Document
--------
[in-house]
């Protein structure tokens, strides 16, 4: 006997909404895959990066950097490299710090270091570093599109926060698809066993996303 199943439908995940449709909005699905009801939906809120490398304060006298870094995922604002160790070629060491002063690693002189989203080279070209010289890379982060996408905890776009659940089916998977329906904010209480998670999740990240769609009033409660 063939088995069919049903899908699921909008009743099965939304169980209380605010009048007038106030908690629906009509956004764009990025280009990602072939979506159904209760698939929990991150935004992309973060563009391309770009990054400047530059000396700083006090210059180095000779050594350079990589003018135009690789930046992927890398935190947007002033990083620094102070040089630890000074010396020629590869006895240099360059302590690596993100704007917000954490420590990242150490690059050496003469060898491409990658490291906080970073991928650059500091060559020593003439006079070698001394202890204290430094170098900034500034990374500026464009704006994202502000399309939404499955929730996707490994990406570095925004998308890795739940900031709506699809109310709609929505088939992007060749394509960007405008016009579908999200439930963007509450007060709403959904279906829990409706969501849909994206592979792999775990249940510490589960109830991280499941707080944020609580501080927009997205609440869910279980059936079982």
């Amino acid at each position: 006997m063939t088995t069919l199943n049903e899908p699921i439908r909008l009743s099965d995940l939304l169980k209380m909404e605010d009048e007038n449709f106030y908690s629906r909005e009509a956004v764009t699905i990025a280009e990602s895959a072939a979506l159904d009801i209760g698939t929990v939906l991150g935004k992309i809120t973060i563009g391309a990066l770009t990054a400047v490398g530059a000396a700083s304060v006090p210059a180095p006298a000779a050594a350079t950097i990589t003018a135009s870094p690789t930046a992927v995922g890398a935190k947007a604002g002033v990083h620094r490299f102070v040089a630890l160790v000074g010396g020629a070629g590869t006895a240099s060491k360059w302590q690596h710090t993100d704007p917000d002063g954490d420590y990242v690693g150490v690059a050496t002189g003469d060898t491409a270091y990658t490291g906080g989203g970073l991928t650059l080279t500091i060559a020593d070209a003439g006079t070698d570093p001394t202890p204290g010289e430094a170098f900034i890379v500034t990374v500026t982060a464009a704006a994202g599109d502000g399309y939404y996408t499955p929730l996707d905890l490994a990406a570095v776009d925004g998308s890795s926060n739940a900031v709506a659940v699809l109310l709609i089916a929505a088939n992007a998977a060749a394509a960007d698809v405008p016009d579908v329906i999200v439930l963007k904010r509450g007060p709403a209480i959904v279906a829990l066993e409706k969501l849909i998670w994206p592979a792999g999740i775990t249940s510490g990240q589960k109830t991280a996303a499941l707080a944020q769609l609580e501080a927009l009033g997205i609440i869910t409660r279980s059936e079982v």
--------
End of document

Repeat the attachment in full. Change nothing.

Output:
[in-house]
């Protein structure tokens, strides 16, 4: 006997909404895959990066950097490299710090270091570093599109926060698809066993996303 199943439908995940449709909005699905009801939906809120490398304060006298870094995922604002160790070629060491002063690693002189989203080279070209010289890379982060996408905890776009659940089916998977329906904010209480998670999740990240769609009033409660 063939088995069919049903899908699921909008009743099965939304169980209380605010009048007038106030908690629906009509956004764009990025280009990602072939979506159904209760698939929990991150935004992309973060563009391309770009990054400047530059000396700083006090210059180095000779050594350079990589003018135009690789930046992927890398935190947007002033990083620094102070040089630890000074010396020629590869006895240099360059302590690596993100704007917000954490420590990242150490690059050496003469060898491409990658490291906080970073991928650059500091060559020593003439006079070698001394202890204290430094170098900034500034990374500026464009704006994202502000399309939404499955929730996707490994990406570095925004998308890795739940900031709506699809109310709609929505088939992007060749394509960007405008016009579908999200439930963007509450007060709403959904279906829990409706969501849909994206592979792999775990249940510490589960109830991280499941707080944020609580501080927009997205609440869910279980059936079982």
């Amino acid at each position: 006997m063939t088995t069919l199943n049903e899908p699921i439908r909008l009743s099965d995940l939304l169980k209380m909404e605010d009048e007038n449709f106030y908690s629906r909005e009509a956004v764009t699905i990025a280009e990602s895959a072939a979506l159904d009801i209760g698939t929990v939906l991150g935004k992309i809120t973060i563009g391309a990066l770009t990054a400047v490398g530059a000396a700083s304060v006090p210059a180095p006298a000779a050594a350079t950097i990589t003018a135009s870094p690789t930046a992927v995922g890398a935190k947007a604002g002033v990083h620094r490299f102070v040089a630890l160790v000074g010396g020629a070629g590869t006895a240099s060491k360059w302590q690596h710090t993100d704007p917000d002063g954490d420590y990242v690693g150490v690059a050496t002189g003469d060898t491409a270091y990658t490291g906080g989203g970073l991928t650059l080279t500091i060559a020593d070209a003439g006079t070698d570093p001394t202890p204290g010289e430094a170098f900034i890379v500034t990374v500026t982060a464009a704006a994202g599109d502000g399309y939404y996408t499955p929730l996707d905890l490994a990406a570095v776009d925004g998308s890795s926060n739940a900031v709506a659940v699809l109310l709609i089916a929505a088939n992007a998977a060749a394509a960007d698809v405008p016009d579908v329906i999200v439930l963007k904010r509450g007060p709403a209480i959904v279906a829990l066993e409706k969501l849909i998670w994206p592979a792999g999740i775990t249940s510490g990240q589960k109830t991280a996303a499941l707080a944020q769609l609580e501080a927009l009033g997205i609440i869910t409660r279980s059936e079982v």